Social media posts by plaintiffs and defendants have long been viewed by Certified Legal Nurse Consultants and their attorney-clients as rich, discoverable sources of evidence.
Once a lawsuit is filed, an attorney will usually advise the client to cease all social media activity. The attorney may also request to review the client’s social media accounts to assess for problematic postings. The attorney should not, however, advise the client to sanitize postings as deleted posts can always be retrieved and the very action of sanitizing may be considered spoliation of evidence.
The ease and frequency with which people post, tweet and pin their inner-most and most-immediate thoughts and private photos can lead to trouble. The content, related metadata (especially geotags), posting habits and even frequency of posts can discredit a party’s position and/or testimony.
Social media sites are recognizing that beyond sitting on a treasure trove of rich and valuable personal data, they are also sitting on a never-ending source of subpoenas for discovery requests. Rather than have to continue the costly and time-consuming process of responding to a plethora of discovery requests, social media sites have moved to make information from social media accounts easier and easier for the individual user to retrieve. An attorney requesting an opposing party’s social media will still have to prove that the requested content is relevant to the central issues in the case.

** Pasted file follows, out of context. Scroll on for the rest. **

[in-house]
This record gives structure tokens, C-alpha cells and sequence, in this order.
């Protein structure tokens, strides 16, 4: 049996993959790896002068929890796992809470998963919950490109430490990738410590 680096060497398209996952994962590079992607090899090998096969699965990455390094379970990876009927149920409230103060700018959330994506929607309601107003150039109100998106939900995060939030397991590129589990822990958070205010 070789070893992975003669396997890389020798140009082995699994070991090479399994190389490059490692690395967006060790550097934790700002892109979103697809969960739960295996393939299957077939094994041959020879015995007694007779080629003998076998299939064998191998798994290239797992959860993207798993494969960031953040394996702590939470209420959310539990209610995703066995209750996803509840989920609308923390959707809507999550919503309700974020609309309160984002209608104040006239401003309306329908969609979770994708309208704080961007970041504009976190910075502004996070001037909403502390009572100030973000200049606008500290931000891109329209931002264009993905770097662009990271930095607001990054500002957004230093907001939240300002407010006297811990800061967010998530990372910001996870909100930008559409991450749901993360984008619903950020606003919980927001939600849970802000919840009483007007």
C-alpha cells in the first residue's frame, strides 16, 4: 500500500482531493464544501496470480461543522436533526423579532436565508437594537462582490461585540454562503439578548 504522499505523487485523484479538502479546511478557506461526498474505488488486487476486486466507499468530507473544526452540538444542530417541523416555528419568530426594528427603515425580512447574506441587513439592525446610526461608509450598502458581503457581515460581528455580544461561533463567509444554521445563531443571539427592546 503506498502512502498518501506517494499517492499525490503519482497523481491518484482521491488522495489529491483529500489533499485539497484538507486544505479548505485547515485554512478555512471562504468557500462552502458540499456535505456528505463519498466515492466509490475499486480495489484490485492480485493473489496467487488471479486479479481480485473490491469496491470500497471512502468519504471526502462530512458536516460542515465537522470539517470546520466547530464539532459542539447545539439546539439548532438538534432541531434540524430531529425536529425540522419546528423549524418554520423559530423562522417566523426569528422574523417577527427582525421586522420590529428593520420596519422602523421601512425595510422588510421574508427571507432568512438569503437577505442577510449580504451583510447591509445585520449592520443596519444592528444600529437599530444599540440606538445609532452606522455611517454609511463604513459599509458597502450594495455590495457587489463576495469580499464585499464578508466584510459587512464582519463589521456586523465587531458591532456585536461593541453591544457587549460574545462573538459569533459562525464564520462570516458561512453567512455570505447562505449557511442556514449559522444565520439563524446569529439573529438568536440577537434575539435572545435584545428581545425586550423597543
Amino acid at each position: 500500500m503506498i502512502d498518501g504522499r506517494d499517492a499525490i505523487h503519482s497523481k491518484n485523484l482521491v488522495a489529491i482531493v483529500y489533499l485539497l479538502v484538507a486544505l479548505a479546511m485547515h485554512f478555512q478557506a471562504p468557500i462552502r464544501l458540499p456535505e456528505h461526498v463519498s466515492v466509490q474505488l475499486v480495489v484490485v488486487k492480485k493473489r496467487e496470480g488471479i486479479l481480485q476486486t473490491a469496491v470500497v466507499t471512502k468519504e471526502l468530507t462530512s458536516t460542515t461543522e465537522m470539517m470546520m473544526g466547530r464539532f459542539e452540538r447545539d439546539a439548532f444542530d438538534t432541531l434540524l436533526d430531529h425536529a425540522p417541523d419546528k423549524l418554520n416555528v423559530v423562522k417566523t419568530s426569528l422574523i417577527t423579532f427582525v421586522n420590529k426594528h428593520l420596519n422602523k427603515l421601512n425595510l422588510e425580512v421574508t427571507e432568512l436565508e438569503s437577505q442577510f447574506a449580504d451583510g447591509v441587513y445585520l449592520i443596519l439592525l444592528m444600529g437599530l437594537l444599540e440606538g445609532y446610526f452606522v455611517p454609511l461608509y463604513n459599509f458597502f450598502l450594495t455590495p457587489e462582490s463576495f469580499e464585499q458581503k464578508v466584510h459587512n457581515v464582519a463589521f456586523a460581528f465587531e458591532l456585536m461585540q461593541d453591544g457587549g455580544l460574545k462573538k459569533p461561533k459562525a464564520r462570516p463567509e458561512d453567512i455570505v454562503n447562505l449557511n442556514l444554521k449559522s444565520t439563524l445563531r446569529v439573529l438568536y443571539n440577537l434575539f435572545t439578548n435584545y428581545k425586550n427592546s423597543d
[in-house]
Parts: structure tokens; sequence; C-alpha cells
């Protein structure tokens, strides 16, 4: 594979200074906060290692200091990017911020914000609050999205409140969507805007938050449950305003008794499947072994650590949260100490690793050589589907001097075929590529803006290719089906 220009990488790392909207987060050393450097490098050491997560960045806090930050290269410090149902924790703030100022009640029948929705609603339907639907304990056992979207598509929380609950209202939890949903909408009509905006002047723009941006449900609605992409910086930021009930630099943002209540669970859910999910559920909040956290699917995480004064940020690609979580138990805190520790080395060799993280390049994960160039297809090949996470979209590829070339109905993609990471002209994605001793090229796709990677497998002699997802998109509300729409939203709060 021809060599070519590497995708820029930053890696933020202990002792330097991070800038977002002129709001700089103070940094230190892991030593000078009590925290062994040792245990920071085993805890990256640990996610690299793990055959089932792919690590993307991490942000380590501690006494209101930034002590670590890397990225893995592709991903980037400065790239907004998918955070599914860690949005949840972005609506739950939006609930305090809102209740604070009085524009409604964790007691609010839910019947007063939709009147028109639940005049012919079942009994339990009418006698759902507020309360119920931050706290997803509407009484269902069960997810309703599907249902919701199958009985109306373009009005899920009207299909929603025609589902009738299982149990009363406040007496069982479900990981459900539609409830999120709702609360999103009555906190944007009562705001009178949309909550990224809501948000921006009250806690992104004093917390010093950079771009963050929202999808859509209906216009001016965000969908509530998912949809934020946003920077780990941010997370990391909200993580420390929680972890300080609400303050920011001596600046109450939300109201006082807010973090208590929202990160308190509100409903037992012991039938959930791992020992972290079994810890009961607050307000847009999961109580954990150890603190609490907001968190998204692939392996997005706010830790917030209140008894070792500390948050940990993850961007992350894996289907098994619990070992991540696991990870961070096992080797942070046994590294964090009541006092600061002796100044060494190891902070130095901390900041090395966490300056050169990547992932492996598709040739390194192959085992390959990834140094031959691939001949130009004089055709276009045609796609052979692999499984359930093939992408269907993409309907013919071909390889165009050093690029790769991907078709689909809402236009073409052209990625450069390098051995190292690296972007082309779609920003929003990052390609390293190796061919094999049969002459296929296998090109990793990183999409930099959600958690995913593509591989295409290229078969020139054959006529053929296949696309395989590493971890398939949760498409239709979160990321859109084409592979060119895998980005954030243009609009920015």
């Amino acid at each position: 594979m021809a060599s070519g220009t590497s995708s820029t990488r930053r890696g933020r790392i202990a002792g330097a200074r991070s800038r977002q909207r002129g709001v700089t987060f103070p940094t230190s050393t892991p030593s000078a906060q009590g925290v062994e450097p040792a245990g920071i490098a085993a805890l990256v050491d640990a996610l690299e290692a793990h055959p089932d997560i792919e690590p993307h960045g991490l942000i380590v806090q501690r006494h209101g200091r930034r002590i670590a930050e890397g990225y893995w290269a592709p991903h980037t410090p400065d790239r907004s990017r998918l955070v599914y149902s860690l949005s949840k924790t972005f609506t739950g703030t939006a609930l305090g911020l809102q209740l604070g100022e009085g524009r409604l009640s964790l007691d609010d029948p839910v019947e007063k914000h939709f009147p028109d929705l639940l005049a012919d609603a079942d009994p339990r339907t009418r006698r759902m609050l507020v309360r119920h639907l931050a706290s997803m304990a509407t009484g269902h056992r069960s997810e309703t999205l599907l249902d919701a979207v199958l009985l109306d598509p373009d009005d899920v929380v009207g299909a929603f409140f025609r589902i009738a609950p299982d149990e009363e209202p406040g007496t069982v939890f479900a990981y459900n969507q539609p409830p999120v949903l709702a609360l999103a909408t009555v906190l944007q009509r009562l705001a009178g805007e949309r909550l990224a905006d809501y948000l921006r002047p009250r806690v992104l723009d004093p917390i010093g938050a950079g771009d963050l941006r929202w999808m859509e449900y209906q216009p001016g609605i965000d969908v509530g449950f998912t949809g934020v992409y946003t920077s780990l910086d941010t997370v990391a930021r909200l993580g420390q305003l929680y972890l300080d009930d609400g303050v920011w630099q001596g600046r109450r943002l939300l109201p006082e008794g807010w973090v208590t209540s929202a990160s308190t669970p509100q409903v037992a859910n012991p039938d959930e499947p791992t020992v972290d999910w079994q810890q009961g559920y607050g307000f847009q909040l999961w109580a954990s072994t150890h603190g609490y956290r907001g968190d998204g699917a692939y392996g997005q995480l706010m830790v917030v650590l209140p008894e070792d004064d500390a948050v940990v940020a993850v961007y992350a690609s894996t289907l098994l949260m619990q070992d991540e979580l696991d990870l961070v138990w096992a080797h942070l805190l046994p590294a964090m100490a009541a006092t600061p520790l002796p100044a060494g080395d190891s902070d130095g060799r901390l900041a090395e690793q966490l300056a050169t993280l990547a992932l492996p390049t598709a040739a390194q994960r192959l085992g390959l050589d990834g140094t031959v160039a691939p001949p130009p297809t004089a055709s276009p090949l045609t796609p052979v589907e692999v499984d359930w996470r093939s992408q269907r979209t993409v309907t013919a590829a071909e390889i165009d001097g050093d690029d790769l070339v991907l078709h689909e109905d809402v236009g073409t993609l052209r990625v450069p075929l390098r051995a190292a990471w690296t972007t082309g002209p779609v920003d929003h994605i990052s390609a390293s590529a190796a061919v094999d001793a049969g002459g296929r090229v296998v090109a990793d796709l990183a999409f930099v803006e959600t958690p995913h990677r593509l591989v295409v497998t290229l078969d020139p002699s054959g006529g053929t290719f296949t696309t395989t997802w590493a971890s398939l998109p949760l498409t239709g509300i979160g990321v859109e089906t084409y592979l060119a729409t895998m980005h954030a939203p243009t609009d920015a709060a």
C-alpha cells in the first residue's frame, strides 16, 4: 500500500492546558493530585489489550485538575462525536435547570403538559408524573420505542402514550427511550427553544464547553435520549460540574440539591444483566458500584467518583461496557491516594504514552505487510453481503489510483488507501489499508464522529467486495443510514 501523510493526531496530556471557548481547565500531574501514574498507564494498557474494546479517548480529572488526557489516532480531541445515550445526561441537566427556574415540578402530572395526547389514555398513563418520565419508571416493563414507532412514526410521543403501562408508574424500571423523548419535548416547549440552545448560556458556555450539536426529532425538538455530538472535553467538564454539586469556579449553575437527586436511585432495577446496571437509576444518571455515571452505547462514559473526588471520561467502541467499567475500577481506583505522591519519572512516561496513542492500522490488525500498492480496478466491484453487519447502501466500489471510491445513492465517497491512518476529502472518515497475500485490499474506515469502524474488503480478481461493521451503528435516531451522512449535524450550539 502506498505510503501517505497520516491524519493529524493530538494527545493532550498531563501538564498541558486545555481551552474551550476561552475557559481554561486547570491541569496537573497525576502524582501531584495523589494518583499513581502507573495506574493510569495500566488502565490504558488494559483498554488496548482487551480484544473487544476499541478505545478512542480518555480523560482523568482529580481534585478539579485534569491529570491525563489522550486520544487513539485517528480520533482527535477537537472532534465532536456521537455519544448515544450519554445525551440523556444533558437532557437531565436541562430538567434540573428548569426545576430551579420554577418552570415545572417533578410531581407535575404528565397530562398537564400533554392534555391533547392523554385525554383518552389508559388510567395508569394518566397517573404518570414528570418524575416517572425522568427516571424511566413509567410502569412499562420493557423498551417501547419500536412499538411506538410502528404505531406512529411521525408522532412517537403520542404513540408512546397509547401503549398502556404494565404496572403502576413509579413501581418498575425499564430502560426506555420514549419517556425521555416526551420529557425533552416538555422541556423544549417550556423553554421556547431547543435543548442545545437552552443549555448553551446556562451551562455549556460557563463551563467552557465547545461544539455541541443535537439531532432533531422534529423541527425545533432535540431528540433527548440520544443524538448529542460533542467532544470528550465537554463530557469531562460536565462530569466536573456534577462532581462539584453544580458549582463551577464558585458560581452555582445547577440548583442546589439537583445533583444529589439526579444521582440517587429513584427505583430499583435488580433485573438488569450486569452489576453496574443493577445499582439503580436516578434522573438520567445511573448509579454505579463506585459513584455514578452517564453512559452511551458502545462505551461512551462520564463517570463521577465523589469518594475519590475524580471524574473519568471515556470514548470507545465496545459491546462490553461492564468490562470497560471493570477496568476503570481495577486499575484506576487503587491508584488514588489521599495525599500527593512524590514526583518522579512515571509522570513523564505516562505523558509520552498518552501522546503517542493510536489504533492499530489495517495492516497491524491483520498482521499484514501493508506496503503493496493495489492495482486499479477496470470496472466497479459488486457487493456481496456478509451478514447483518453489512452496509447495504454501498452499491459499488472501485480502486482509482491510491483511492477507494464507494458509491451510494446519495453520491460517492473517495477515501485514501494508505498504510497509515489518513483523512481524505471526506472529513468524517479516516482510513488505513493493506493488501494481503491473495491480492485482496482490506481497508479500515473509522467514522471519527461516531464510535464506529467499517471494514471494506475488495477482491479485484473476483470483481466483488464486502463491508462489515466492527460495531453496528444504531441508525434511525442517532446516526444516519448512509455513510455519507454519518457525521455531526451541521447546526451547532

As a Certified Legal Nurse Consultant you have the fun of reviewing the contents for relevant postings, once your attorney-client has obtained them. Until that time, I recommend that you keep your own social media clean.
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